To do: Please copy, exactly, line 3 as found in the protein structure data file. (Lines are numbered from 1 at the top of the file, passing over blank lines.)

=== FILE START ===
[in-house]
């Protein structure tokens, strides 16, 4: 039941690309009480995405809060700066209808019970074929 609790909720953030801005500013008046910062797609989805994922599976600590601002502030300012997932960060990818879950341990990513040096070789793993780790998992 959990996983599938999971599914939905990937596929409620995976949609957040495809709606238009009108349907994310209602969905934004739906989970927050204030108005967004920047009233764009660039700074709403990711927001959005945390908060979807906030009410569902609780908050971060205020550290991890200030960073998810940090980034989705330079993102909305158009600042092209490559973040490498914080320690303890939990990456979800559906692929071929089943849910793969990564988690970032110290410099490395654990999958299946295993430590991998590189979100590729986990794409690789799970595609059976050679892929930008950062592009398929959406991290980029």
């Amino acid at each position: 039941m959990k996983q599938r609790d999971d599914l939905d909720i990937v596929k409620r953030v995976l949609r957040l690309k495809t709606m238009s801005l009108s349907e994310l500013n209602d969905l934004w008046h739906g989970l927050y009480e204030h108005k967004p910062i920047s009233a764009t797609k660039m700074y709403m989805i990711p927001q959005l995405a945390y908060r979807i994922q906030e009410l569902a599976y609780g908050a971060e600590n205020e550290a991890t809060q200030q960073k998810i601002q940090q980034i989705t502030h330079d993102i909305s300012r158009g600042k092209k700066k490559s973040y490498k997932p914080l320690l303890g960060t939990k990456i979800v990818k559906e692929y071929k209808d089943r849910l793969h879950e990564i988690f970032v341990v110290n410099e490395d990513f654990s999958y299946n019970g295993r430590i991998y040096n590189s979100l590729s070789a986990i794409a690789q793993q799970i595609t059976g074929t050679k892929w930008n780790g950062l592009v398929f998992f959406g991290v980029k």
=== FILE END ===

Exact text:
């Amino acid at each position: 039941m959990k996983q599938r609790d999971d599914l939905d909720i990937v596929k409620r953030v995976l949609r957040l690309k495809t709606m238009s801005l009108s349907e994310l500013n209602d969905l934004w008046h739906g989970l927050y009480e204030h108005k967004p910062i920047s009233a764009t797609k660039m700074y709403m989805i990711p927001q959005l995405a945390y908060r979807i994922q906030e009410l569902a599976y609780g908050a971060e600590n205020e550290a991890t809060q200030q960073k998810i601002q940090q980034i989705t502030h330079d993102i909305s300012r158009g600042k092209k700066k490559s973040y490498k997932p914080l320690l303890g960060t939990k990456i979800v990818k559906e692929y071929k209808d089943r849910l793969h879950e990564i988690f970032v341990v110290n410099e490395d990513f654990s999958y299946n019970g295993r430590i991998y040096n590189s979100l590729s070789a986990i794409a690789q793993q799970i595609t059976g074929t050679k892929w930008n780790g950062l592009v398929f998992f959406g991290v980029k």